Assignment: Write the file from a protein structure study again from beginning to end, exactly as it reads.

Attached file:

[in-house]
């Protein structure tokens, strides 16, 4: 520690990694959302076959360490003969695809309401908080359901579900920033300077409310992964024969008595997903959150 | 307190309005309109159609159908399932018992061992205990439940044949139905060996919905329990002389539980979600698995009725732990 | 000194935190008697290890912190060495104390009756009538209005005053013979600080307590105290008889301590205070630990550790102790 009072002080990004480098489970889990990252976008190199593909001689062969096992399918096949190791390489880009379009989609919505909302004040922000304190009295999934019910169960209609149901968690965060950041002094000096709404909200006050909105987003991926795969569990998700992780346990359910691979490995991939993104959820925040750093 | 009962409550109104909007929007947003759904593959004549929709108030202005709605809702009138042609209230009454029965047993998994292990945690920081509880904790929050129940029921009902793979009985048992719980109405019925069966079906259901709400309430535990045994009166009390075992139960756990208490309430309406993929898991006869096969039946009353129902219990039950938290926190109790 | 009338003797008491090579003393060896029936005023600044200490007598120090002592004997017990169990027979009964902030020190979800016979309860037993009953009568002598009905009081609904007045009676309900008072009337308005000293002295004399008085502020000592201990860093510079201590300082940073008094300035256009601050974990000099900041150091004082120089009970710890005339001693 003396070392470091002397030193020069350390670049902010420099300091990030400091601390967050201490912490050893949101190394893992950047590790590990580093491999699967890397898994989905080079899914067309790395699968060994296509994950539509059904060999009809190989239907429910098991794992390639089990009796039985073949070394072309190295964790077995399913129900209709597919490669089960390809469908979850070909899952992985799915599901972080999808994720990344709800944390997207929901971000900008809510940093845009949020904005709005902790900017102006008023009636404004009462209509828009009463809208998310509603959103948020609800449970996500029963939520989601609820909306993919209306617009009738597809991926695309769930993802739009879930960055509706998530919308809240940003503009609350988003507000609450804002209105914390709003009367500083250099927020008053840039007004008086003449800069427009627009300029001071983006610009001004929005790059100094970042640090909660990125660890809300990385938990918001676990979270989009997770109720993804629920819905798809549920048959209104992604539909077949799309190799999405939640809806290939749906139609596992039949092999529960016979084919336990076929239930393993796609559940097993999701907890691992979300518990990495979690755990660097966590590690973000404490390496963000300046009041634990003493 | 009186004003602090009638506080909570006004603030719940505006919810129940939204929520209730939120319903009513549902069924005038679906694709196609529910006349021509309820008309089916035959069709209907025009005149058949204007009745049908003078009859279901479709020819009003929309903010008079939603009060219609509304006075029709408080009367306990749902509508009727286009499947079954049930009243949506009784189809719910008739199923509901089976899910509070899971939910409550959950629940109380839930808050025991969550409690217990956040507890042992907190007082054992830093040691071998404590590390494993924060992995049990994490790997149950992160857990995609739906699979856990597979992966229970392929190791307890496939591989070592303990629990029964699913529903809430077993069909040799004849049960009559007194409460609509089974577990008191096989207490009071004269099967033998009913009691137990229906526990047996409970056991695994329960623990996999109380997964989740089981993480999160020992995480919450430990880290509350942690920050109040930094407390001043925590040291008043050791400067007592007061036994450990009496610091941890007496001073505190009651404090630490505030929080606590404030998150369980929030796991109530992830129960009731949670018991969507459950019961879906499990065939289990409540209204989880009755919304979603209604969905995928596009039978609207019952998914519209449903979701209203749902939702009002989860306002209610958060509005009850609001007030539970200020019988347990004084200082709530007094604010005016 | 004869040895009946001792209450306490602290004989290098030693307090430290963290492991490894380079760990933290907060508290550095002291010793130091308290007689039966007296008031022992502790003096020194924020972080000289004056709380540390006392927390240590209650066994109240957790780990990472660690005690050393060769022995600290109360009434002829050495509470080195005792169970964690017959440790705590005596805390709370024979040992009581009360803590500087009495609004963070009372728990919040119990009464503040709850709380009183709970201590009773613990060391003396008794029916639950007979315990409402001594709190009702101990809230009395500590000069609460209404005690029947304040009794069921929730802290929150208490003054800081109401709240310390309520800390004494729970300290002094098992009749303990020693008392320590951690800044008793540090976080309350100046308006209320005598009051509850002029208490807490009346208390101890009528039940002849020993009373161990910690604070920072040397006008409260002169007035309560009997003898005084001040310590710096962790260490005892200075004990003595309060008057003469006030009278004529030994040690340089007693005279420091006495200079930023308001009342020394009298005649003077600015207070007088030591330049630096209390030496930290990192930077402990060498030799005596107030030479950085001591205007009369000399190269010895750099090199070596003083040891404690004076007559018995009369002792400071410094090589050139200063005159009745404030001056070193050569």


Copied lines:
[in-house]
């Protein structure tokens, strides 16, 4: 520690990694959302076959360490003969695809309401908080359901579900920033300077409310992964024969008595997903959150 | 307190309005309109159609159908399932018992061992205990439940044949139905060996919905329990002389539980979600698995009725732990 | 000194935190008697290890912190060495104390009756009538209005005053013979600080307590105290008889301590205070630990550790102790 009072002080990004480098489970889990990252976008190199593909001689062969096992399918096949190791390489880009379009989609919505909302004040922000304190009295999934019910169960209609149901968690965060950041002094000096709404909200006050909105987003991926795969569990998700992780346990359910691979490995991939993104959820925040750093 | 009962409550109104909007929007947003759904593959004549929709108030202005709605809702009138042609209230009454029965047993998994292990945690920081509880904790929050129940029921009902793979009985048992719980109405019925069966079906259901709400309430535990045994009166009390075992139960756990208490309430309406993929898991006869096969039946009353129902219990039950938290926190109790 | 009338003797008491090579003393060896029936005023600044200490007598120090002592004997017990169990027979009964902030020190979800016979309860037993009953009568002598009905009081609904007045009676309900008072009337308005000293002295004399008085502020000592201990860093510079201590300082940073008094300035256009601050974990000099900041150091004082120089009970710890005339001693 003396070392470091002397030193020069350390670049902010420099300091990030400091601390967050201490912490050893949101190394893992950047590790590990580093491999699967890397898994989905080079899914067309790395699968060994296509994950539509059904060999009809190989239907429910098991794992390639089990009796039985073949070394072309190295964790077995399913129900209709597919490669089960390809469908979850070909899952992985799915599901972080999808994720990344709800944390997207929901971000900008809510940093845009949020904005709005902790900017102006008023009636404004009462209509828009009463809208998310509603959103948020609800449970996500029963939520989601609820909306993919209306617009009738597809991926695309769930993802739009879930960055509706998530919308809240940003503009609350988003507000609450804002209105914390709003009367500083250099927020008053840039007004008086003449800069427009627009300029001071983006610009001004929005790059100094970042640090909660990125660890809300990385938990918001676990979270989009997770109720993804629920819905798809549920048959209104992604539909077949799309190799999405939640809806290939749906139609596992039949092999529960016979084919336990076929239930393993796609559940097993999701907890691992979300518990990495979690755990660097966590590690973000404490390496963000300046009041634990003493 | 009186004003602090009638506080909570006004603030719940505006919810129940939204929520209730939120319903009513549902069924005038679906694709196609529910006349021509309820008309089916035959069709209907025009005149058949204007009745049908003078009859279901479709020819009003929309903010008079939603009060219609509304006075029709408080009367306990749902509508009727286009499947079954049930009243949506009784189809719910008739199923509901089976899910509070899971939910409550959950629940109380839930808050025991969550409690217990956040507890042992907190007082054992830093040691071998404590590390494993924060992995049990994490790997149950992160857990995609739906699979856990597979992966229970392929190791307890496939591989070592303990629990029964699913529903809430077993069909040799004849049960009559007194409460609509089974577990008191096989207490009071004269099967033998009913009691137990229906526990047996409970056991695994329960623990996999109380997964989740089981993480999160020992995480919450430990880290509350942690920050109040930094407390001043925590040291008043050791400067007592007061036994450990009496610091941890007496001073505190009651404090630490505030929080606590404030998150369980929030796991109530992830129960009731949670018991969507459950019961879906499990065939289990409540209204989880009755919304979603209604969905995928596009039978609207019952998914519209449903979701209203749902939702009002989860306002209610958060509005009850609001007030539970200020019988347990004084200082709530007094604010005016 | 004869040895009946001792209450306490602290004989290098030693307090430290963290492991490894380079760990933290907060508290550095002291010793130091308290007689039966007296008031022992502790003096020194924020972080000289004056709380540390006392927390240590209650066994109240957790780990990472660690005690050393060769022995600290109360009434002829050495509470080195005792169970964690017959440790705590005596805390709370024979040992009581009360803590500087009495609004963070009372728990919040119990009464503040709850709380009183709970201590009773613990060391003396008794029916639950007979315990409402001594709190009702101990809230009395500590000069609460209404005690029947304040009794069921929730802290929150208490003054800081109401709240310390309520800390004494729970300290002094098992009749303990020693008392320590951690800044008793540090976080309350100046308006209320005598009051509850002029208490807490009346208390101890009528039940002849020993009373161990910690604070920072040397006008409260002169007035309560009997003898005084001040310590710096962790260490005892200075004990003595309060008057003469006030009278004529030994040690340089007693005279420091006495200079930023308001009342020394009298005649003077600015207070007088030591330049630096209390030496930290990192930077402990060498030799005596107030030479950085001591205007009369000399190269010895750099090199070596003083040891404690004076007559018995009369002792400071410094090589050139200063005159009745404030001056070193050569």